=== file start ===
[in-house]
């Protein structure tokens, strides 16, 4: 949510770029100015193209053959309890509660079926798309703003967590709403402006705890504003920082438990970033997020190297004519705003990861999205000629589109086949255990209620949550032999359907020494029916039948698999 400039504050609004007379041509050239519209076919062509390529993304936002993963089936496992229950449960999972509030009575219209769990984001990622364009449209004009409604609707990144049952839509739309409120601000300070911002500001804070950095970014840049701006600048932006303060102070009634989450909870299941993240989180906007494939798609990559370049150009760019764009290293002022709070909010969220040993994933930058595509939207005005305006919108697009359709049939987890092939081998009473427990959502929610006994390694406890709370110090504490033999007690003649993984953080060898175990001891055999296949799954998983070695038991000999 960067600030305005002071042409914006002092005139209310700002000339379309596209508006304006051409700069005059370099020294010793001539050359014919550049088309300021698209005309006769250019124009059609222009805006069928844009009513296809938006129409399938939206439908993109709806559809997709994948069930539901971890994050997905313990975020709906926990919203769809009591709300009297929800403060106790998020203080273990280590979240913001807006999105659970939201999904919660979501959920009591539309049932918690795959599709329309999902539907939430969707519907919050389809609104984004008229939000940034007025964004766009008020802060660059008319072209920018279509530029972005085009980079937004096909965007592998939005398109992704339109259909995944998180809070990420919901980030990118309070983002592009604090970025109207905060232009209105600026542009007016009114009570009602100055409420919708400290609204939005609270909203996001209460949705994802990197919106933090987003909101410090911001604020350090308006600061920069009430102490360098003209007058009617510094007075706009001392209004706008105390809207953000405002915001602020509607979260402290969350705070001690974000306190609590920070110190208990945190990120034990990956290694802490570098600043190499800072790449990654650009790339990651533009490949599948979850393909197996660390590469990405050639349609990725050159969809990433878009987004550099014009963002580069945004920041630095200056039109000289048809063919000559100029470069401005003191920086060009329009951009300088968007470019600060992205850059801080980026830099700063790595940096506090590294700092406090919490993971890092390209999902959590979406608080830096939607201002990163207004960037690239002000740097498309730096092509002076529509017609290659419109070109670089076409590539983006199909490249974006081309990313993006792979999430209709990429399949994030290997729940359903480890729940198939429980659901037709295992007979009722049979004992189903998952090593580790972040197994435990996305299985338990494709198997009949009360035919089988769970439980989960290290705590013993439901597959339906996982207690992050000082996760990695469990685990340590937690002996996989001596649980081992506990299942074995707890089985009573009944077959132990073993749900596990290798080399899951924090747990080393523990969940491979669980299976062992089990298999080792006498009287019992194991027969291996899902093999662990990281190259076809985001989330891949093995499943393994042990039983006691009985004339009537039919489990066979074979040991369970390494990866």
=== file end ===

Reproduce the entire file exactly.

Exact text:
[in-house]
């Protein structure tokens, strides 16, 4: 949510770029100015193209053959309890509660079926798309703003967590709403402006705890504003920082438990970033997020190297004519705003990861999205000629589109086949255990209620949550032999359907020494029916039948698999 400039504050609004007379041509050239519209076919062509390529993304936002993963089936496992229950449960999972509030009575219209769990984001990622364009449209004009409604609707990144049952839509739309409120601000300070911002500001804070950095970014840049701006600048932006303060102070009634989450909870299941993240989180906007494939798609990559370049150009760019764009290293002022709070909010969220040993994933930058595509939207005005305006919108697009359709049939987890092939081998009473427990959502929610006994390694406890709370110090504490033999007690003649993984953080060898175990001891055999296949799954998983070695038991000999 960067600030305005002071042409914006002092005139209310700002000339379309596209508006304006051409700069005059370099020294010793001539050359014919550049088309300021698209005309006769250019124009059609222009805006069928844009009513296809938006129409399938939206439908993109709806559809997709994948069930539901971890994050997905313990975020709906926990919203769809009591709300009297929800403060106790998020203080273990280590979240913001807006999105659970939201999904919660979501959920009591539309049932918690795959599709329309999902539907939430969707519907919050389809609104984004008229939000940034007025964004766009008020802060660059008319072209920018279509530029972005085009980079937004096909965007592998939005398109992704339109259909995944998180809070990420919901980030990118309070983002592009604090970025109207905060232009209105600026542009007016009114009570009602100055409420919708400290609204939005609270909203996001209460949705994802990197919106933090987003909101410090911001604020350090308006600061920069009430102490360098003209007058009617510094007075706009001392209004706008105390809207953000405002915001602020509607979260402290969350705070001690974000306190609590920070110190208990945190990120034990990956290694802490570098600043190499800072790449990654650009790339990651533009490949599948979850393909197996660390590469990405050639349609990725050159969809990433878009987004550099014009963002580069945004920041630095200056039109000289048809063919000559100029470069401005003191920086060009329009951009300088968007470019600060992205850059801080980026830099700063790595940096506090590294700092406090919490993971890092390209999902959590979406608080830096939607201002990163207004960037690239002000740097498309730096092509002076529509017609290659419109070109670089076409590539983006199909490249974006081309990313993006792979999430209709990429399949994030290997729940359903480890729940198939429980659901037709295992007979009722049979004992189903998952090593580790972040197994435990996305299985338990494709198997009949009360035919089988769970439980989960290290705590013993439901597959339906996982207690992050000082996760990695469990685990340590937690002996996989001596649980081992506990299942074995707890089985009573009944077959132990073993749900596990290798080399899951924090747990080393523990969940491979669980299976062992089990298999080792006498009287019992194991027969291996899902093999662990990281190259076809985001989330891949093995499943393994042990039983006691009985004339009537039919489990066979074979040991369970390494990866």